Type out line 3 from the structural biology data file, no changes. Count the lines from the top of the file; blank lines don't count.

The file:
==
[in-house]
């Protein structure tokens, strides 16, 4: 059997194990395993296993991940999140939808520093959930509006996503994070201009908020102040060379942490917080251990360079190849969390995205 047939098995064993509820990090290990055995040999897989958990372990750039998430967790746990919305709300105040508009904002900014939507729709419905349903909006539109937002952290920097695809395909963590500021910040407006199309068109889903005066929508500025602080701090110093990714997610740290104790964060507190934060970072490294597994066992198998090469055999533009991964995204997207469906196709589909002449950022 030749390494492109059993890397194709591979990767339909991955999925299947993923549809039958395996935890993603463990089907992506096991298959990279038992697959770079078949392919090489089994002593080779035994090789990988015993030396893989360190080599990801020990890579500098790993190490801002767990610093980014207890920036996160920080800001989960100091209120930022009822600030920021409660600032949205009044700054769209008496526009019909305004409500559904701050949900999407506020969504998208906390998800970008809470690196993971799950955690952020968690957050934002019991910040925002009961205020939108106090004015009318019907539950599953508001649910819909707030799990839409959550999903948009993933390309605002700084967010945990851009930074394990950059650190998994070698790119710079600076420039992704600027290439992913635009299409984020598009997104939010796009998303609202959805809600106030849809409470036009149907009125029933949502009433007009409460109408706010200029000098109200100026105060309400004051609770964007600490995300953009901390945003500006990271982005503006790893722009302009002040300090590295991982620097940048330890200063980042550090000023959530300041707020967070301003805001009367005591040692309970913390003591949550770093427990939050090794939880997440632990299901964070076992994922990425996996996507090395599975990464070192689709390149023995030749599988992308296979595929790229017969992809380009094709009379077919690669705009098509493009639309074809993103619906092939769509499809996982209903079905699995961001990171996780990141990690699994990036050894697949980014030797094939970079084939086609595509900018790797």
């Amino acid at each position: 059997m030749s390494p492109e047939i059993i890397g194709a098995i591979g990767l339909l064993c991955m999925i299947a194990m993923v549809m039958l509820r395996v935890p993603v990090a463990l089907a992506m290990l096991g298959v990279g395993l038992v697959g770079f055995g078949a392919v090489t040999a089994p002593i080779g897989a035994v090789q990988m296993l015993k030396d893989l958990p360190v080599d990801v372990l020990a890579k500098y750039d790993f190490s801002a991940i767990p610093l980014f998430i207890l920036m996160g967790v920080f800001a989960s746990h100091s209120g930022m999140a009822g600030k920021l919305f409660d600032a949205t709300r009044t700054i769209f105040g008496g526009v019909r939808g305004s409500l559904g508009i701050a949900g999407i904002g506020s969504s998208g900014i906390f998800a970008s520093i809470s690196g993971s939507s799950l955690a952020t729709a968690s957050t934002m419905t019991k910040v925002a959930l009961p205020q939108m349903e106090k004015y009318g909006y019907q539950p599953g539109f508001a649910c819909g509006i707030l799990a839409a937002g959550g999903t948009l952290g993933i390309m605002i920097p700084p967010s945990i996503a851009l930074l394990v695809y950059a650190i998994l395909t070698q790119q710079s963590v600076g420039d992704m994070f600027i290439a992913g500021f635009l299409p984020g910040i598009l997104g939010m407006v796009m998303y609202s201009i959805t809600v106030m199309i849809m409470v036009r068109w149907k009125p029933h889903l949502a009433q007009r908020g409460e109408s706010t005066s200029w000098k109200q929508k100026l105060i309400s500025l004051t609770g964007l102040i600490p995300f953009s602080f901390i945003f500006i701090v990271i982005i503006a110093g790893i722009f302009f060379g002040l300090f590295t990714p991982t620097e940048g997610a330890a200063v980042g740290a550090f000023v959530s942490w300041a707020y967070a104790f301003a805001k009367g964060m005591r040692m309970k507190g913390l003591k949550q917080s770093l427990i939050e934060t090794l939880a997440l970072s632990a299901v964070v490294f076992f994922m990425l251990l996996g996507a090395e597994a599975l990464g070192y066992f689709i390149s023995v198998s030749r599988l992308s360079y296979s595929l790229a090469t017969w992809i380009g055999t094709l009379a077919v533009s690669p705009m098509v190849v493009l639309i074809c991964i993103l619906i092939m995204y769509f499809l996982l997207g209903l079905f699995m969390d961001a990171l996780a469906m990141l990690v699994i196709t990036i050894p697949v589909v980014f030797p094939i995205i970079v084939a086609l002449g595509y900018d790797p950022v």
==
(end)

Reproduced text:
């Amino acid at each position: 059997m030749s390494p492109e047939i059993i890397g194709a098995i591979g990767l339909l064993c991955m999925i299947a194990m993923v549809m039958l509820r395996v935890p993603v990090a463990l089907a992506m290990l096991g298959v990279g395993l038992v697959g770079f055995g078949a392919v090489t040999a089994p002593i080779g897989a035994v090789q990988m296993l015993k030396d893989l958990p360190v080599d990801v372990l020990a890579k500098y750039d790993f190490s801002a991940i767990p610093l980014f998430i207890l920036m996160g967790v920080f800001a989960s746990h100091s209120g930022m999140a009822g600030k920021l919305f409660d600032a949205t709300r009044t700054i769209f105040g008496g526009v019909r939808g305004s409500l559904g508009i701050a949900g999407i904002g506020s969504s998208g900014i906390f998800a970008s520093i809470s690196g993971s939507s799950l955690a952020t729709a968690s957050t934002m419905t019991k910040v925002a959930l009961p205020q939108m349903e106090k004015y009318g909006y019907q539950p599953g539109f508001a649910c819909g509006i707030l799990a839409a937002g959550g999903t948009l952290g993933i390309m605002i920097p700084p967010s945990i996503a851009l930074l394990v695809y950059a650190i998994l395909t070698q790119q710079s963590v600076g420039d992704m994070f600027i290439a992913g500021f635009l299409p984020g910040i598009l997104g939010m407006v796009m998303y609202s201009i959805t809600v106030m199309i849809m409470v036009r068109w149907k009125p029933h889903l949502a009433q007009r908020g409460e109408s706010t005066s200029w000098k109200q929508k100026l105060i309400s500025l004051t609770g964007l102040i600490p995300f953009s602080f901390i945003f500006i701090v990271i982005i503006a110093g790893i722009f302009f060379g002040l300090f590295t990714p991982t620097e940048g997610a330890a200063v980042g740290a550090f000023v959530s942490w300041a707020y967070a104790f301003a805001k009367g964060m005591r040692m309970k507190g913390l003591k949550q917080s770093l427990i939050e934060t090794l939880a997440l970072s632990a299901v964070v490294f076992f994922m990425l251990l996996g996507a090395e597994a599975l990464g070192y066992f689709i390149s023995v198998s030749r599988l992308s360079y296979s595929l790229a090469t017969w992809i380009g055999t094709l009379a077919v533009s690669p705009m098509v190849v493009l639309i074809c991964i993103l619906i092939m995204y769509f499809l996982l997207g209903l079905f699995m969390d961001a990171l996780a469906m990141l990690v699994i196709t990036i050894p697949v589909v980014f030797p094939i995205i970079v084939a086609l002449g595509y900018d790797p950022v």